The ttest c coupon iis s sub je accor dance w with tthe m methods s specif ied b by jected tto NDT iin a the S Standar d – visual iinspection, M MT o r P PT a and R RT o r UT.
The test coupon is destructively tested (tensile, bend, macro tests). The code/application standard client may require additional tests such as hardness, impact or corrosion tests – depending on material and application.
A Weldin g Pro cedur e Qualif ic ati on Record (WPQR) is pr epared by th e welding engineer giving d etails of: – As-run welding conditions – Results of the NDT – Results of the destructive tests – Welding conditions allowed for production welding If a third party inspector is involved he will be requested to sign the WPQR as a true record of the test.
Range for procedure qualification No range – process qualified must be used in production. Joints tested after PWHT and only qualify PWHT production joints. Joints tested as-welded only qualify as-welded production joints. Parent materials of similar composition and mechanical properties are allocated the same Material Group No; qualification only allows production welding of materials with the same Group No. Consumables for production welding must have the same European designation – as a general rule. A thickness range is allowed – below and above the test coupon thickness. AC only qualifies for AC; DC polarity (+ve or -ve) cannot be changed; pulsed current only qualifies for pulsed current production welding. The preheat temperature used for the test is the minimum that must be applied. The highest interpass temperature reached in the test is the maximum allowed. When impact requirements apply maximum HI allowed is 25% above test HI. When hardness requirements apply minimum HI allowed is 25% below test HI.
Table 3 The stages for qualification of a welder The welding engineer writes a WPS for welder qualification test piece.
The welder makes the test weld in accordance with the WPS A welding inspector monitors the welding to ensure that the welder is working in accordance with the WPS.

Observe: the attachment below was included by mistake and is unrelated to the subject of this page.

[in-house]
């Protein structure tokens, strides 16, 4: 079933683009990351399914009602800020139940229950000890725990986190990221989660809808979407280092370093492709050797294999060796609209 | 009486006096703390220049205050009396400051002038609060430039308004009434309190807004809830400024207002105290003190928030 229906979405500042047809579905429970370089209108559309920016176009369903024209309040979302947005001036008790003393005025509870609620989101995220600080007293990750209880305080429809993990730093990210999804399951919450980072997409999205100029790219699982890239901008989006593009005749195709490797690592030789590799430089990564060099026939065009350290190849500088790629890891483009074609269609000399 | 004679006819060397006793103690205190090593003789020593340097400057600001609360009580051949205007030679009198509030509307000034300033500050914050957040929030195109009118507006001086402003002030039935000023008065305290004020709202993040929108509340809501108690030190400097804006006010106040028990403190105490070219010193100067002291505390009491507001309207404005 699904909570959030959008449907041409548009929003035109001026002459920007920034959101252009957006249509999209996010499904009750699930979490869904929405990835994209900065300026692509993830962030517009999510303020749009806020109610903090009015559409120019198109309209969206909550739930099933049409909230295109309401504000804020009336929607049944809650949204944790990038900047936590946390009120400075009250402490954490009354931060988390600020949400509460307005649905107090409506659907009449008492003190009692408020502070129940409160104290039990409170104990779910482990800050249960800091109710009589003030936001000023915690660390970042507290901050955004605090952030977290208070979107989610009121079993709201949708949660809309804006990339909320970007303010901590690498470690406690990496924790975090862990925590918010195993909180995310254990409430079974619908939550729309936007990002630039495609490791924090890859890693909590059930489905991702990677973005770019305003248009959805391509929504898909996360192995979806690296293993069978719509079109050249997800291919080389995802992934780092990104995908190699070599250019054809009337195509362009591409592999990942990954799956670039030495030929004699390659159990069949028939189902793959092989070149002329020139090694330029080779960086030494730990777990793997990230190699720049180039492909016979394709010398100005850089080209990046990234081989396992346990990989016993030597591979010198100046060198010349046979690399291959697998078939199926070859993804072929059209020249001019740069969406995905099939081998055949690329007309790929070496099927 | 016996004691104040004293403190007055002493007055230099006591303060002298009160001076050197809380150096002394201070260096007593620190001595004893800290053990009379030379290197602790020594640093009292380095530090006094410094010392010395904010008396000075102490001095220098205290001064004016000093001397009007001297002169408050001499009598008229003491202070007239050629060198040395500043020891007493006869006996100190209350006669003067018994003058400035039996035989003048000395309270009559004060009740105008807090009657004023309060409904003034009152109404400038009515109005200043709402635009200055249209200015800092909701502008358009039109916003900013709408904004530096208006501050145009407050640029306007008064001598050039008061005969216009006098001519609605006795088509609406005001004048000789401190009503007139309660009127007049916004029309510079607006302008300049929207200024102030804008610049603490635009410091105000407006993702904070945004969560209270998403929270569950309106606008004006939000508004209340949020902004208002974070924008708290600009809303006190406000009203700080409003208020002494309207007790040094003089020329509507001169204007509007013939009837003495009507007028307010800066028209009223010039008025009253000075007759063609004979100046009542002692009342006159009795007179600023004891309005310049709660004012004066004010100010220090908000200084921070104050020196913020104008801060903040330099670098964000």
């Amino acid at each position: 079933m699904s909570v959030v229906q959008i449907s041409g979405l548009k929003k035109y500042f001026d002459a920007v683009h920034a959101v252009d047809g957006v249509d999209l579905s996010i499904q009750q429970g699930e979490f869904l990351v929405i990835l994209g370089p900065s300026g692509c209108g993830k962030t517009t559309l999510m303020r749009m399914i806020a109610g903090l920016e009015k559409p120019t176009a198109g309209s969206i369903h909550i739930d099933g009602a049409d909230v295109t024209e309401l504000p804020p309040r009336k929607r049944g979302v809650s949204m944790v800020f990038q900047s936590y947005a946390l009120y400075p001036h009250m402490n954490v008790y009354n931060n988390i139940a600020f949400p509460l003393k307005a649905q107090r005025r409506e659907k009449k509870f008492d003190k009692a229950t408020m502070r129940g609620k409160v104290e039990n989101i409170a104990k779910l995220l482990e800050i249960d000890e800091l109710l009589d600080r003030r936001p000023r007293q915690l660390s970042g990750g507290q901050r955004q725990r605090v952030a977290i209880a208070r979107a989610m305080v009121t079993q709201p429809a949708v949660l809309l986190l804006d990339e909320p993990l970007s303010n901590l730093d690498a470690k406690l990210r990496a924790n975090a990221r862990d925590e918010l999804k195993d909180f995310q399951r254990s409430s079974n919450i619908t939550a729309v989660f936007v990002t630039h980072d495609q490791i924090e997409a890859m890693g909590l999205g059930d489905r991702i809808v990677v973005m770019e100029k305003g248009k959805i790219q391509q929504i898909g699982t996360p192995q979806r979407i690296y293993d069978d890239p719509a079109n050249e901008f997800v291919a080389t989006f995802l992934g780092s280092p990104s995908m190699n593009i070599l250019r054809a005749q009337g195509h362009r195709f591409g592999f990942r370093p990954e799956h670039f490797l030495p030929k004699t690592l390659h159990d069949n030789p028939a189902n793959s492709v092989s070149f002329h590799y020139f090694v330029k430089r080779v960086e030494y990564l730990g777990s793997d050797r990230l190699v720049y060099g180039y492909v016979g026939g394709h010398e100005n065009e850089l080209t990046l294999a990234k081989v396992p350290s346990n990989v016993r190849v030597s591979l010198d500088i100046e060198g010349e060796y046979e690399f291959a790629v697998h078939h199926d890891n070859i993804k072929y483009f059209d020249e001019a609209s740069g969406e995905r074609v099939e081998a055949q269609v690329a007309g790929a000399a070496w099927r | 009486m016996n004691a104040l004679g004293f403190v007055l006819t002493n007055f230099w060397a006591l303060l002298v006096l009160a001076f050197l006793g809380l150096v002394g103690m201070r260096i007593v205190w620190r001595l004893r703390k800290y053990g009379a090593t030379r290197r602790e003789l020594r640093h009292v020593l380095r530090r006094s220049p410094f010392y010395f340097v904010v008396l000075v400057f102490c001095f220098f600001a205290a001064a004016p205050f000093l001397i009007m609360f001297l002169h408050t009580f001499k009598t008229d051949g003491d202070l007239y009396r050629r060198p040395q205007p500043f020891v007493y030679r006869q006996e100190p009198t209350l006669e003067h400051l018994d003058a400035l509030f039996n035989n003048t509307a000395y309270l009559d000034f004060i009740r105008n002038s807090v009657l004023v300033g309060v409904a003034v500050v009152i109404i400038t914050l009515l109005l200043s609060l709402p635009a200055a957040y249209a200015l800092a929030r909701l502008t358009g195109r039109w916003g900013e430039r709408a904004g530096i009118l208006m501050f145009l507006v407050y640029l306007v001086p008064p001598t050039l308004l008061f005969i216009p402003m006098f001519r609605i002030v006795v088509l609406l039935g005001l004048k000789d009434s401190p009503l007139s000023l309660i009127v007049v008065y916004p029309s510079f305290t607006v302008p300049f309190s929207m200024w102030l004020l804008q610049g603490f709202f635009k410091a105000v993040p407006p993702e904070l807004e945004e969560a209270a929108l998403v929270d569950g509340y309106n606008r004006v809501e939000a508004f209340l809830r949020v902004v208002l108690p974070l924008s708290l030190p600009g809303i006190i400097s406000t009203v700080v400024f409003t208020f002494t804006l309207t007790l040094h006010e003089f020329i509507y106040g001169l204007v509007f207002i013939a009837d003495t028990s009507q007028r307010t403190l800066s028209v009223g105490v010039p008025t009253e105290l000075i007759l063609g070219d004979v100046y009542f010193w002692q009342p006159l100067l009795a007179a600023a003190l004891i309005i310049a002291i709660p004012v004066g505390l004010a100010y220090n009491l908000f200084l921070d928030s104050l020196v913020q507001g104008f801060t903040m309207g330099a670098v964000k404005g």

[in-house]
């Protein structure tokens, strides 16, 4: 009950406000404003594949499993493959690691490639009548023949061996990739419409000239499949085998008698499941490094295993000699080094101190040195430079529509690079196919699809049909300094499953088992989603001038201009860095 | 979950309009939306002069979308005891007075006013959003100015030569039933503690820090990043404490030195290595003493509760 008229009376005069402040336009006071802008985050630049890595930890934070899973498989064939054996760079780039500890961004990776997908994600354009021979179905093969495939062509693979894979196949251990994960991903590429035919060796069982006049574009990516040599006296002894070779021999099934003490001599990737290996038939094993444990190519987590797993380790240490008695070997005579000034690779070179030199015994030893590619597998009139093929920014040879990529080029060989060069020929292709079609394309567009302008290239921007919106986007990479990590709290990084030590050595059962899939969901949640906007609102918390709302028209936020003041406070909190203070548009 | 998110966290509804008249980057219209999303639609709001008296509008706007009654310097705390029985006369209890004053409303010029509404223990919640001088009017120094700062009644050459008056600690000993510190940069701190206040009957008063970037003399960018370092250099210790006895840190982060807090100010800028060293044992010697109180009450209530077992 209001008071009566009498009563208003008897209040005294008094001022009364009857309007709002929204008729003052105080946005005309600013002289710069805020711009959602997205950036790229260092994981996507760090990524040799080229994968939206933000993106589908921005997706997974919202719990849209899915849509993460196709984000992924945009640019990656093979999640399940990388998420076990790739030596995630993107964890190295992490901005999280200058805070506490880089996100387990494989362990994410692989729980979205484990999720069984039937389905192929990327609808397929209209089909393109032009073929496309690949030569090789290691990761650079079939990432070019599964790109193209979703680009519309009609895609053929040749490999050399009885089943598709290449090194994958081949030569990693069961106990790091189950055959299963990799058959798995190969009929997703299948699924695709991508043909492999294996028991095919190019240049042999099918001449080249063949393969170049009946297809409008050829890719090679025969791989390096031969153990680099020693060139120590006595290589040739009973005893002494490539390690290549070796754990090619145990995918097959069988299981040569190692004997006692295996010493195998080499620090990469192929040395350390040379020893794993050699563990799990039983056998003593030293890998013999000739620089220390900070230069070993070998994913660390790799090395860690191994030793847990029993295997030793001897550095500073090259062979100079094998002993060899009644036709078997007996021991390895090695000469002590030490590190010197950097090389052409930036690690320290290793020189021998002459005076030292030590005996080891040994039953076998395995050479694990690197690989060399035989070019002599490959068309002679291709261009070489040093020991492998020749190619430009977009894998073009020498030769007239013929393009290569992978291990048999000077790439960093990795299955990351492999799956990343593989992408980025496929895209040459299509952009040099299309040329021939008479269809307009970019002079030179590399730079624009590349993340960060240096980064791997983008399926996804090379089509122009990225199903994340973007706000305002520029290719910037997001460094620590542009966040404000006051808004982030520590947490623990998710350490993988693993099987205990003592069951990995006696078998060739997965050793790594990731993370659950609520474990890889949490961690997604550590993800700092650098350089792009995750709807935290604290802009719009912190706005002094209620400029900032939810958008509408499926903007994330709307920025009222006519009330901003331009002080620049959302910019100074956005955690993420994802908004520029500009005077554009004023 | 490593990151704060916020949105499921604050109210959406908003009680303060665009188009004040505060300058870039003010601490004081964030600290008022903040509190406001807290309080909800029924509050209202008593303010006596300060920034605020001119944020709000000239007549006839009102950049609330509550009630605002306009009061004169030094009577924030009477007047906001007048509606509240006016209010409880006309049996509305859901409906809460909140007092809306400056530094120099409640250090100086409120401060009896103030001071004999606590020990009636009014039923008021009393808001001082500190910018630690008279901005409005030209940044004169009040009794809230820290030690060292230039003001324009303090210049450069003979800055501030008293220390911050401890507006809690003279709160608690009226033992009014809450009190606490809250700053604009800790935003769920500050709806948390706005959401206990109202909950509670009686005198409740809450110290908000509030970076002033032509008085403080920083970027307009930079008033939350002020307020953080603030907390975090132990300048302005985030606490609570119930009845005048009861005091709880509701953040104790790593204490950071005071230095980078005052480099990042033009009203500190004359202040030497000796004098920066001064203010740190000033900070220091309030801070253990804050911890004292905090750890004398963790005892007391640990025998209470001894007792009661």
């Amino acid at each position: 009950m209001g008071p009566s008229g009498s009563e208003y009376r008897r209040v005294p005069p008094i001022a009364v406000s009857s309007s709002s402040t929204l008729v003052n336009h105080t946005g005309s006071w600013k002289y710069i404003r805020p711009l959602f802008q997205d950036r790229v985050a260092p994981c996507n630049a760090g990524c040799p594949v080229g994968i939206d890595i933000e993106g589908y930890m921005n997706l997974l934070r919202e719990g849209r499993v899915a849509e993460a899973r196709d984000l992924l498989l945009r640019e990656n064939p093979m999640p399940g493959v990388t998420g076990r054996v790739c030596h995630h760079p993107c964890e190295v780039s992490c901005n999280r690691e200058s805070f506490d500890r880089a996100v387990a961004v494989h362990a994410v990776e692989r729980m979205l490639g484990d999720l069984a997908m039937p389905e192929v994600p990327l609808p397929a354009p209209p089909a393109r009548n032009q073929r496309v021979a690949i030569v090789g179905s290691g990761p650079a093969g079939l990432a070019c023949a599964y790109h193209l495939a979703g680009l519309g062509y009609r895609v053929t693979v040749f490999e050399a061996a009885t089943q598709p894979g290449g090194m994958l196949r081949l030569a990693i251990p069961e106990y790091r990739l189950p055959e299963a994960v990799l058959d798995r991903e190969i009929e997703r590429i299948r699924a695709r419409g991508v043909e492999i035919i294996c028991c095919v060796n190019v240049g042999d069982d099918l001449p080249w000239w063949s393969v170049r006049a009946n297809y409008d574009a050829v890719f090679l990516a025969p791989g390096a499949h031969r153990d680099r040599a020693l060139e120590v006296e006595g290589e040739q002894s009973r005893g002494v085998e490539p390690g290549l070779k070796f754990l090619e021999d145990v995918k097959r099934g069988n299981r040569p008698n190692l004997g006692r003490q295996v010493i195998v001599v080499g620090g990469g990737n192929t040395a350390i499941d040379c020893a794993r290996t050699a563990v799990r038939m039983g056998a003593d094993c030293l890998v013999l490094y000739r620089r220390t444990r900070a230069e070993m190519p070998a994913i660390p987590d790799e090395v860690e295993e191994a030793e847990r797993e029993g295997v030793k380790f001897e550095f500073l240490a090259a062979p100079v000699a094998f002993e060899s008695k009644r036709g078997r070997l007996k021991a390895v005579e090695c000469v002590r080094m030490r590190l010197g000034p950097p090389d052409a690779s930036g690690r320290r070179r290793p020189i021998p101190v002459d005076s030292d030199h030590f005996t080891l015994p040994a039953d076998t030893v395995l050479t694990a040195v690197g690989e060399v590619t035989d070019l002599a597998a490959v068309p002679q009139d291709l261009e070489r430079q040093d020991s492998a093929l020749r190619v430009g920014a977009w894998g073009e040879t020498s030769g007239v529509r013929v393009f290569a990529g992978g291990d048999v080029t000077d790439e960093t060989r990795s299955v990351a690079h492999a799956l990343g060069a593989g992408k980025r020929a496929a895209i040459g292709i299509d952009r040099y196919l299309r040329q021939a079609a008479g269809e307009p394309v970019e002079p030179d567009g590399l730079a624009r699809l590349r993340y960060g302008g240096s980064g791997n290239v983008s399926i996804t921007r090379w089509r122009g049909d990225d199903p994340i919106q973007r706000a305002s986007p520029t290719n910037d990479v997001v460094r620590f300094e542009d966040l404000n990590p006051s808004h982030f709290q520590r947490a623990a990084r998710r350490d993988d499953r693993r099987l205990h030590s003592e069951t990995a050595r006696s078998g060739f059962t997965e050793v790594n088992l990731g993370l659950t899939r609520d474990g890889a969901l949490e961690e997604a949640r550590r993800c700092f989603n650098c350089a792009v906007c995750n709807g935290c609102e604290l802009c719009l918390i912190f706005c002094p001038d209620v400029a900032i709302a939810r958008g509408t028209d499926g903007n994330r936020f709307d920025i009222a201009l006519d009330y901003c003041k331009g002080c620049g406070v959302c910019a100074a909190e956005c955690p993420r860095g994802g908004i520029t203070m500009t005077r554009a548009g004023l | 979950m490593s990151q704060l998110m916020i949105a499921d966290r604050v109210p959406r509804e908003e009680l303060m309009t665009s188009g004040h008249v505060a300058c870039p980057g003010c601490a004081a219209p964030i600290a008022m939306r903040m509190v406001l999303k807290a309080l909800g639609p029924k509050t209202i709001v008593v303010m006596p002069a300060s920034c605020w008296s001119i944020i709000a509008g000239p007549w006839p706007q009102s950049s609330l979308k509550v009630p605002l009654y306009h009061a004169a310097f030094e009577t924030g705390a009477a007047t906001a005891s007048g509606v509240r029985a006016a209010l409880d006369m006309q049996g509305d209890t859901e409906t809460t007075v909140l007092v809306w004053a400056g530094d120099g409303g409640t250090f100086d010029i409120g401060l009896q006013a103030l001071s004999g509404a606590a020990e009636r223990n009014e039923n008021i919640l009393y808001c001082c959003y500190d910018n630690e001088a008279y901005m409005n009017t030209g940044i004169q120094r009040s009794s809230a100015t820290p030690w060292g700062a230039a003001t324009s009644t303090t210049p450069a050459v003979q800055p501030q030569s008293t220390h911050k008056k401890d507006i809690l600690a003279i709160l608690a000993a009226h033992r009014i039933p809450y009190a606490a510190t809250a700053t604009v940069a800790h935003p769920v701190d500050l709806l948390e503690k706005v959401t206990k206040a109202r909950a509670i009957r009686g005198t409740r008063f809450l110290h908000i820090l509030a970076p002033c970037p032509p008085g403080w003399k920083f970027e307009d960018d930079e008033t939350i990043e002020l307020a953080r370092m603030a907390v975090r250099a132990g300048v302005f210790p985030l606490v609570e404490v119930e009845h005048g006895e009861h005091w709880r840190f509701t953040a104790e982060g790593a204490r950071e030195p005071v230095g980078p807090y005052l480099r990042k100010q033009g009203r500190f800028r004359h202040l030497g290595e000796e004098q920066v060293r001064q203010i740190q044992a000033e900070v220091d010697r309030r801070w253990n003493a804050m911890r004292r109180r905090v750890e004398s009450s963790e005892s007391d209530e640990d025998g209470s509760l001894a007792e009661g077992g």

An independent examiner/examining body/third party inspector may be requested to monitor the test.
The test coupon is subjected to NDT in accordance with the methods specified by the Standard (visual inspection, MT or PT and RT or UT) For certain materials, and welding processes, some destructive testing may be required (bends or macros).
A welder’s Qualification Certificate is prepared showing the welding conditions used for the test piece and the range of qualification allowed by the Standard for production welding. If a third party is involved, the Qualification Certificate would be endorsed as a true record of the test.
Range for welder qualification No range – process qualified is process that a welder can use in production. Butt welds cover any type of joint except branch welds. Fillet welds only qualify fillets. Parent materials of similar composition and mechanical properties are allocated the same Material Group No; qualification only allows production welding of materials with the same Group No. but the Groups allow much wider composition ranges than the procedure Groups. Electrodes and filler wires for production welding must be of the same form as the test (solid wire, flux-cored etc); for MMA coating type is essential. A thickness range is allowed; for test pieces above 12mm allow ≥ 5mm. Essential and very restricted for small diameters: Test pieces above 25mm allow ≥ 0.5 x diameter used (minimum 25mm). Position of welding very important; H-L045 allows all positions (except PG).
Figure 1 Example of a Welding Procedure Specification (WPS) to EN 15614 format.